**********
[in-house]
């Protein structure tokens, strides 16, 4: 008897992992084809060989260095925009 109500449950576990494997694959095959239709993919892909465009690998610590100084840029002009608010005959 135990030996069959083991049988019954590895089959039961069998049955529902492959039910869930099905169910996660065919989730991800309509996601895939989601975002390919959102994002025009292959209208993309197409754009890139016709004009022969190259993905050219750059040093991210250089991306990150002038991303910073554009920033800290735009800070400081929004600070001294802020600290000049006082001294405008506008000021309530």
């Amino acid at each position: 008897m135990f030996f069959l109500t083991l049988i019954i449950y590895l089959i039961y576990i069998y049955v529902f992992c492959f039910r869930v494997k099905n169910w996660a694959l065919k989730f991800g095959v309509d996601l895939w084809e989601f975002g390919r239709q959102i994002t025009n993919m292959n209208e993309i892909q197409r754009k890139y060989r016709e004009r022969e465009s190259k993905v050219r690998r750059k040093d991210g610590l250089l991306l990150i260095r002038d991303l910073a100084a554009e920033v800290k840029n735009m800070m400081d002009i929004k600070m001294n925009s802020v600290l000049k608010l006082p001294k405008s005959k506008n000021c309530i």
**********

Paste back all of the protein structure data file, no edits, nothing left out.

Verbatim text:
[in-house]
């Protein structure tokens, strides 16, 4: 008897992992084809060989260095925009 109500449950576990494997694959095959239709993919892909465009690998610590100084840029002009608010005959 135990030996069959083991049988019954590895089959039961069998049955529902492959039910869930099905169910996660065919989730991800309509996601895939989601975002390919959102994002025009292959209208993309197409754009890139016709004009022969190259993905050219750059040093991210250089991306990150002038991303910073554009920033800290735009800070400081929004600070001294802020600290000049006082001294405008506008000021309530």
């Amino acid at each position: 008897m135990f030996f069959l109500t083991l049988i019954i449950y590895l089959i039961y576990i069998y049955v529902f992992c492959f039910r869930v494997k099905n169910w996660a694959l065919k989730f991800g095959v309509d996601l895939w084809e989601f975002g390919r239709q959102i994002t025009n993919m292959n209208e993309i892909q197409r754009k890139y060989r016709e004009r022969e465009s190259k993905v050219r690998r750059k040093d991210g610590l250089l991306l990150i260095r002038d991303l910073a100084a554009e920033v800290k840029n735009m800070m400081d002009i929004k600070m001294n925009s802020v600290l000049k608010l006082p001294k405008s005959k506008n000021c309530i």